Islamic hospitals were sites of medical education from their establishment in the 900s CE. The most famous hospitals, including those in Baghdad, Damascus and Cairo, contained lecture rooms, pharmacies and libraries. As important as reading and mastering texts was to instruction in the Islamic tradition, many students received practical training in hospitals. Some even observed patients at the bedside.
Many famous Islamic physicians took students onto hospital wards. Surviving texts, such as that produced by Ibn Abi Usaybi‘ah in his book ’Uyun, and some student notes, reveal details of these early clinical rounds. Many contain instructions on diets and recipes for common treatments, including skin diseases, tumours and fevers. Some even suggest that students examined patients and made diagnoses. Most students were guided by their teachers in making observations. During such rounds, they were told to examine the patients’ actions, excreta, and the nature and location of pain, as well as swelling. Students were also instructed to note the colour and feel of the skin, whether hot, cool, moist, dry or loose. At Cairo advanced students undertook examinations and even carried out simple medical procedures, such as venesection. Al-Razi gained much experience at the hospital he attended in Baghdad and encouraged other medical students to enter hospitals. Most practitioners, however, entered practice soon after completing their training without ever having treated a patient.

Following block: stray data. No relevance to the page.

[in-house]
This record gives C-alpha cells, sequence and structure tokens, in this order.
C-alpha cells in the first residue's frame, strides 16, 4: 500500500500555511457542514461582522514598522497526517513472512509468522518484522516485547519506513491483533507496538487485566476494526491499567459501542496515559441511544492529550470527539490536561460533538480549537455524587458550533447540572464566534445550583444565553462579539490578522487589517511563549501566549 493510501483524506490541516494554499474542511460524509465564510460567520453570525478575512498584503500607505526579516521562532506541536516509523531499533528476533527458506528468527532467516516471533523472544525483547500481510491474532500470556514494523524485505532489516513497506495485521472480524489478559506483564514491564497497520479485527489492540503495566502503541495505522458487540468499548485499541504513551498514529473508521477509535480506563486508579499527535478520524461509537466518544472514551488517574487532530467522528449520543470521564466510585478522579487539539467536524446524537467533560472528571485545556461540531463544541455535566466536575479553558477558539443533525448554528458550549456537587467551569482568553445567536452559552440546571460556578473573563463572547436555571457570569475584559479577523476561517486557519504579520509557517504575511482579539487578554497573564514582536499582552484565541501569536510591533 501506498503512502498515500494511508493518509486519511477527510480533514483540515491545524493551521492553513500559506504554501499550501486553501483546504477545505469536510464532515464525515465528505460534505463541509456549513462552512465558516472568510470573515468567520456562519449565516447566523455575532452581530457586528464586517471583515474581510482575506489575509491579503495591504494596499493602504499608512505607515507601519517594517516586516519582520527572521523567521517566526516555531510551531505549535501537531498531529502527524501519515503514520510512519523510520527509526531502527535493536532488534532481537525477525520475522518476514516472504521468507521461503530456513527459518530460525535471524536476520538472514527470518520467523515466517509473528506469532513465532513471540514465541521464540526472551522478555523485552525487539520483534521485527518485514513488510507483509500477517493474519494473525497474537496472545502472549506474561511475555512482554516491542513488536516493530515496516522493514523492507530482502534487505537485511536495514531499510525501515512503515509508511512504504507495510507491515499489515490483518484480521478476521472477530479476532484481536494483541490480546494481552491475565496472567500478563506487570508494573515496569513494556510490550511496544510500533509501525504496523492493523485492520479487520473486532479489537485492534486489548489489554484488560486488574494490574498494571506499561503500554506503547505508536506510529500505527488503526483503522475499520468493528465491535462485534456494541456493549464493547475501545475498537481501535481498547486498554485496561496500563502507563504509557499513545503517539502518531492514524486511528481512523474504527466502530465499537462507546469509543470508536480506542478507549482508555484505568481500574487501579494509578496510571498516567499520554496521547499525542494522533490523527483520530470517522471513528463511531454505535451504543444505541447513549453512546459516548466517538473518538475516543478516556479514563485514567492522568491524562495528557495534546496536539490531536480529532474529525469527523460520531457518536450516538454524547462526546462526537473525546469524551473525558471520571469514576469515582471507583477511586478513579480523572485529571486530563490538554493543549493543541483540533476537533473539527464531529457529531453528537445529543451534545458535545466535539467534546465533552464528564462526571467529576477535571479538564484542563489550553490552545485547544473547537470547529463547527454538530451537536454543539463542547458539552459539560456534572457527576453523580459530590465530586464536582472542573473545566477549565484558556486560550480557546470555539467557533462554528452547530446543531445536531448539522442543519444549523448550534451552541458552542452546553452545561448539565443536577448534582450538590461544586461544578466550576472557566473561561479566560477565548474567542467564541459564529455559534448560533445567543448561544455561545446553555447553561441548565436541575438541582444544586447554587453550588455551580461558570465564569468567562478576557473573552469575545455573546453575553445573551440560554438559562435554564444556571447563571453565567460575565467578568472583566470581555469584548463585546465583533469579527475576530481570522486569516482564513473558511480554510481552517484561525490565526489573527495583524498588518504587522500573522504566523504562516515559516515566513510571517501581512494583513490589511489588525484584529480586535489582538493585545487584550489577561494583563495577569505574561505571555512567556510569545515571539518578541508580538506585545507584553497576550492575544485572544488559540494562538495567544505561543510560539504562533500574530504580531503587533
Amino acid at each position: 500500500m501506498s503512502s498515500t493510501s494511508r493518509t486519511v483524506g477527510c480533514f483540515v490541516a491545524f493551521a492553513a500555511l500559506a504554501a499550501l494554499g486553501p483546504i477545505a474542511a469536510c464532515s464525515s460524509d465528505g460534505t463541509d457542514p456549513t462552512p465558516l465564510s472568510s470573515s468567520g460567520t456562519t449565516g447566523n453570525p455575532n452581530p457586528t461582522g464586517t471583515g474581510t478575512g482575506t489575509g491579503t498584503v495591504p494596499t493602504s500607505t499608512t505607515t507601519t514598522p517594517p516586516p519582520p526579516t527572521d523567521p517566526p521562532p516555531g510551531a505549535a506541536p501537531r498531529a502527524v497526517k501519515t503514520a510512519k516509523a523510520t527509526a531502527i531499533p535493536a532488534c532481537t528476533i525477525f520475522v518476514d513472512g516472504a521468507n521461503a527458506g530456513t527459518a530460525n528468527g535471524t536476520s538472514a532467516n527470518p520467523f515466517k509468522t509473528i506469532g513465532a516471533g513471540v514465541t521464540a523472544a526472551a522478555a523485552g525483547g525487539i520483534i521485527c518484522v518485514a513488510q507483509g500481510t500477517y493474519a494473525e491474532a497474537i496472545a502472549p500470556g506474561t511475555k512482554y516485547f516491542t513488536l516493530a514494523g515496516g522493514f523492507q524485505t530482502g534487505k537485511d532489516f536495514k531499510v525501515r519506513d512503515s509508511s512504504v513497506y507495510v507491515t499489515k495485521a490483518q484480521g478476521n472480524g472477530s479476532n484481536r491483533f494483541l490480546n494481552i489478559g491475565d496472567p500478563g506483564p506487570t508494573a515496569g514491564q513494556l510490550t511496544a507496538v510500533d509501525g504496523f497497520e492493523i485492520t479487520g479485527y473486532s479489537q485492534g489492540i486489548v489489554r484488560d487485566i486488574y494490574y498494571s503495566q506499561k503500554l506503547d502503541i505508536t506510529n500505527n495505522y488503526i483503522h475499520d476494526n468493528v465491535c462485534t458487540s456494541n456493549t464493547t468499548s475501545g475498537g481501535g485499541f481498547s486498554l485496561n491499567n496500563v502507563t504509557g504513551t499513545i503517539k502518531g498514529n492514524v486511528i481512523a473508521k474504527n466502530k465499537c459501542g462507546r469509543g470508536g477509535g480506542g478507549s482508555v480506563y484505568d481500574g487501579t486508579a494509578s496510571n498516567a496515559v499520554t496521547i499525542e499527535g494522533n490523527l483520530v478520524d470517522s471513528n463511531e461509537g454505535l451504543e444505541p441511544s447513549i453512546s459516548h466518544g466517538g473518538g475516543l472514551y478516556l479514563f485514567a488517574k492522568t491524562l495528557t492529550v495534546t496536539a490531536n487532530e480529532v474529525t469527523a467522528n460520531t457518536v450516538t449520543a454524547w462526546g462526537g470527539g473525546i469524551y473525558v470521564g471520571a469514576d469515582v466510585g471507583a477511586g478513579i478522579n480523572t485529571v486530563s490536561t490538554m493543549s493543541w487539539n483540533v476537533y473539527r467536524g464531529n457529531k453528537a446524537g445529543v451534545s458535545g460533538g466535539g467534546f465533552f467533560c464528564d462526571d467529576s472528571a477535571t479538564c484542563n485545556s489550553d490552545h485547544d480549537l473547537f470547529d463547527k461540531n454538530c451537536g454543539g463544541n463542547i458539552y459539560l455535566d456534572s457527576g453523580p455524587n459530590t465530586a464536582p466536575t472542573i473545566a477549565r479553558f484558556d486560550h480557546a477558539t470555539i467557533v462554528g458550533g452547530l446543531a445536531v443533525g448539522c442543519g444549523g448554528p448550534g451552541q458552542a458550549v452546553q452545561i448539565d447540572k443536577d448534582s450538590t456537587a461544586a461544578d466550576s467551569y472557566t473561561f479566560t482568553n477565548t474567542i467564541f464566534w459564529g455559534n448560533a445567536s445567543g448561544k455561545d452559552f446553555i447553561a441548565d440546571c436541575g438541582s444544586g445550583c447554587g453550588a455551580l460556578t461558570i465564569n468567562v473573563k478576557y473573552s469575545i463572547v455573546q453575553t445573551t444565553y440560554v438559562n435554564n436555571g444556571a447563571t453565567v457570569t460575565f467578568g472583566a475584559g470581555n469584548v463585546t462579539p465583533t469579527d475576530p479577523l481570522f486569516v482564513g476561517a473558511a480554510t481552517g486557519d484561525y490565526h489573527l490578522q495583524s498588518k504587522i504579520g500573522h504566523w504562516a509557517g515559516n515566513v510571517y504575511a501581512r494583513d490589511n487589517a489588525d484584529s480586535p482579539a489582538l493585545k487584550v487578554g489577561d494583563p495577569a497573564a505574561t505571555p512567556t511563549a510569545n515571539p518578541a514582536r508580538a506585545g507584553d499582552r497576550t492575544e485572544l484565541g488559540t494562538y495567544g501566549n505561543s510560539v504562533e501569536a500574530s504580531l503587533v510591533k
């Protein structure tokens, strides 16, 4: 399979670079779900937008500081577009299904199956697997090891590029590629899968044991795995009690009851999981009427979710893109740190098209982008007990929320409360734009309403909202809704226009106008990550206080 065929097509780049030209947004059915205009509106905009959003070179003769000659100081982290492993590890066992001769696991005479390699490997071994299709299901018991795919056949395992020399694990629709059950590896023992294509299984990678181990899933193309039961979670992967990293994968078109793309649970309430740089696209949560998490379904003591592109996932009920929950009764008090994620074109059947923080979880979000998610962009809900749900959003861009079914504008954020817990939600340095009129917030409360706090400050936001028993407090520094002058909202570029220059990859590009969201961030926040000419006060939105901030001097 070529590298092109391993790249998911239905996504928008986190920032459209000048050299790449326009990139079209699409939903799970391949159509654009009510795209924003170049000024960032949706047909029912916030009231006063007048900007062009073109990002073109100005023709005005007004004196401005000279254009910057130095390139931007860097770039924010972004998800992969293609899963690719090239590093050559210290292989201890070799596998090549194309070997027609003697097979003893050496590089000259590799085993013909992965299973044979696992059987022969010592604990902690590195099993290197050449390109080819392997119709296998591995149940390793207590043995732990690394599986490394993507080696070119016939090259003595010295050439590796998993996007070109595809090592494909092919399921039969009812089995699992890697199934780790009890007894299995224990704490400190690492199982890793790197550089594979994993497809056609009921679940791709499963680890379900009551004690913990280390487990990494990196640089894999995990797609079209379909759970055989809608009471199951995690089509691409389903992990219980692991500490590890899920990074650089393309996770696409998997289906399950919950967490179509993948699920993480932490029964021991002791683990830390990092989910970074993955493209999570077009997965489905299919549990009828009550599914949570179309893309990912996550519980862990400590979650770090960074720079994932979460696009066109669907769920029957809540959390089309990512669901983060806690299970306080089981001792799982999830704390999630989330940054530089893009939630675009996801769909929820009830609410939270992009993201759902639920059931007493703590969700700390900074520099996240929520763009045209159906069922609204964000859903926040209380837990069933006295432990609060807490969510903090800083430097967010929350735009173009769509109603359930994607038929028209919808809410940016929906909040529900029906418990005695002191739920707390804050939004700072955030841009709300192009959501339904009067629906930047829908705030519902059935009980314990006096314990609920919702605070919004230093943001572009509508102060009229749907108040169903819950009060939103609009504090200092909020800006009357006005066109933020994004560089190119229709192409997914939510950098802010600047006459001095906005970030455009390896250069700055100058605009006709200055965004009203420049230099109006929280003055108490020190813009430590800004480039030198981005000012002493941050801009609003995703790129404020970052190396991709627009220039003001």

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P Horden, 'The Earliest Hospitals in Byzantium, Western Europe, and Islam' Journal of Interdisciplinary History, 35/3 (2005), pp 361-389
F A Hussain, The History and Impact of the Muslim Hospital (Council for Scientific and Medical History, 2009)